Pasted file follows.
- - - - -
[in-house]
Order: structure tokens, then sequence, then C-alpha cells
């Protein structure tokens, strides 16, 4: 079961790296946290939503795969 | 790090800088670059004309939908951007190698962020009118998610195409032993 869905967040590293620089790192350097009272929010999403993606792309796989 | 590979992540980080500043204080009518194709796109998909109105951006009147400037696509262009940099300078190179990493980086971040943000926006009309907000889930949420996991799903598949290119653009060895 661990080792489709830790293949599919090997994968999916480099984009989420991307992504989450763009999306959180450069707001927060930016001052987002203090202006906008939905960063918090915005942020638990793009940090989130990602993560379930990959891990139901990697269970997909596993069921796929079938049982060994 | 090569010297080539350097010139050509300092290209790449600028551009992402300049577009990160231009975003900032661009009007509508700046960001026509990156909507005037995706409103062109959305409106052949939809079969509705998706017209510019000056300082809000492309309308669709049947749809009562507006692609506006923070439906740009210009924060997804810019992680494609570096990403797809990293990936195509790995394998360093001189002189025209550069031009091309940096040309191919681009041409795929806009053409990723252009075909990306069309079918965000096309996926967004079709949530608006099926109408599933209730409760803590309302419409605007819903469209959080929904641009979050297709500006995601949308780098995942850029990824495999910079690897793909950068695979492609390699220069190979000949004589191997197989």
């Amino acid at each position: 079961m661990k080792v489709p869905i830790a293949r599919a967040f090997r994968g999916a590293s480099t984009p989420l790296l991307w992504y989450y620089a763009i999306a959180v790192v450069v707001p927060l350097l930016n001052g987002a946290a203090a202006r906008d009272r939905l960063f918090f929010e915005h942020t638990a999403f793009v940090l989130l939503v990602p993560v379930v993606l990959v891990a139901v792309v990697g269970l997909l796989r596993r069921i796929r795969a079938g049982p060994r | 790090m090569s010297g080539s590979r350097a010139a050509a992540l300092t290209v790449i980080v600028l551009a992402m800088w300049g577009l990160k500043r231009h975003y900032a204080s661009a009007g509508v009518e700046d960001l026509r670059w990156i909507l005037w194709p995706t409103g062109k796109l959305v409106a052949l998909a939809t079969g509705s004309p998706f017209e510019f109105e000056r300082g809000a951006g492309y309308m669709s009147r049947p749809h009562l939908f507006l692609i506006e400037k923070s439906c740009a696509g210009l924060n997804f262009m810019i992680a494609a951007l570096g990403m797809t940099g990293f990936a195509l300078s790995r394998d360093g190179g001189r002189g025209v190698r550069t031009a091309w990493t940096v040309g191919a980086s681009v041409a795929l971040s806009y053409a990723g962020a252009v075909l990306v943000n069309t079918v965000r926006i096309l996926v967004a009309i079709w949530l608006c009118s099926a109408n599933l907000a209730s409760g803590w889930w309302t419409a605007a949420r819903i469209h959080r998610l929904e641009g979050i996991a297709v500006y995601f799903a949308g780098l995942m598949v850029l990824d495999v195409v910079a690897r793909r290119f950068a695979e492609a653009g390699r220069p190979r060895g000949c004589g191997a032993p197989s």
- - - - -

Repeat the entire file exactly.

[in-house]
Order: structure tokens, then sequence, then C-alpha cells
């Protein structure tokens, strides 16, 4: 079961790296946290939503795969 | 790090800088670059004309939908951007190698962020009118998610195409032993 869905967040590293620089790192350097009272929010999403993606792309796989 | 590979992540980080500043204080009518194709796109998909109105951006009147400037696509262009940099300078190179990493980086971040943000926006009309907000889930949420996991799903598949290119653009060895 661990080792489709830790293949599919090997994968999916480099984009989420991307992504989450763009999306959180450069707001927060930016001052987002203090202006906008939905960063918090915005942020638990793009940090989130990602993560379930990959891990139901990697269970997909596993069921796929079938049982060994 | 090569010297080539350097010139050509300092290209790449600028551009992402300049577009990160231009975003900032661009009007509508700046960001026509990156909507005037995706409103062109959305409106052949939809079969509705998706017209510019000056300082809000492309309308669709049947749809009562507006692609506006923070439906740009210009924060997804810019992680494609570096990403797809990293990936195509790995394998360093001189002189025209550069031009091309940096040309191919681009041409795929806009053409990723252009075909990306069309079918965000096309996926967004079709949530608006099926109408599933209730409760803590309302419409605007819903469209959080929904641009979050297709500006995601949308780098995942850029990824495999910079690897793909950068695979492609390699220069190979000949004589191997197989």
């Amino acid at each position: 079961m661990k080792v489709p869905i830790a293949r599919a967040f090997r994968g999916a590293s480099t984009p989420l790296l991307w992504y989450y620089a763009i999306a959180v790192v450069v707001p927060l350097l930016n001052g987002a946290a203090a202006r906008d009272r939905l960063f918090f929010e915005h942020t638990a999403f793009v940090l989130l939503v990602p993560v379930v993606l990959v891990a139901v792309v990697g269970l997909l796989r596993r069921i796929r795969a079938g049982p060994r | 790090m090569s010297g080539s590979r350097a010139a050509a992540l300092t290209v790449i980080v600028l551009a992402m800088w300049g577009l990160k500043r231009h975003y900032a204080s661009a009007g509508v009518e700046d960001l026509r670059w990156i909507l005037w194709p995706t409103g062109k796109l959305v409106a052949l998909a939809t079969g509705s004309p998706f017209e510019f109105e000056r300082g809000a951006g492309y309308m669709s009147r049947p749809h009562l939908f507006l692609i506006e400037k923070s439906c740009a696509g210009l924060n997804f262009m810019i992680a494609a951007l570096g990403m797809t940099g990293f990936a195509l300078s790995r394998d360093g190179g001189r002189g025209v190698r550069t031009a091309w990493t940096v040309g191919a980086s681009v041409a795929l971040s806009y053409a990723g962020a252009v075909l990306v943000n069309t079918v965000r926006i096309l996926v967004a009309i079709w949530l608006c009118s099926a109408n599933l907000a209730s409760g803590w889930w309302t419409a605007a949420r819903i469209h959080r998610l929904e641009g979050i996991a297709v500006y995601f799903a949308g780098l995942m598949v850029l990824d495999v195409v910079a690897r793909r290119f950068a695979e492609a653009g390699r220069p190979r060895g000949c004589g191997a032993p197989s």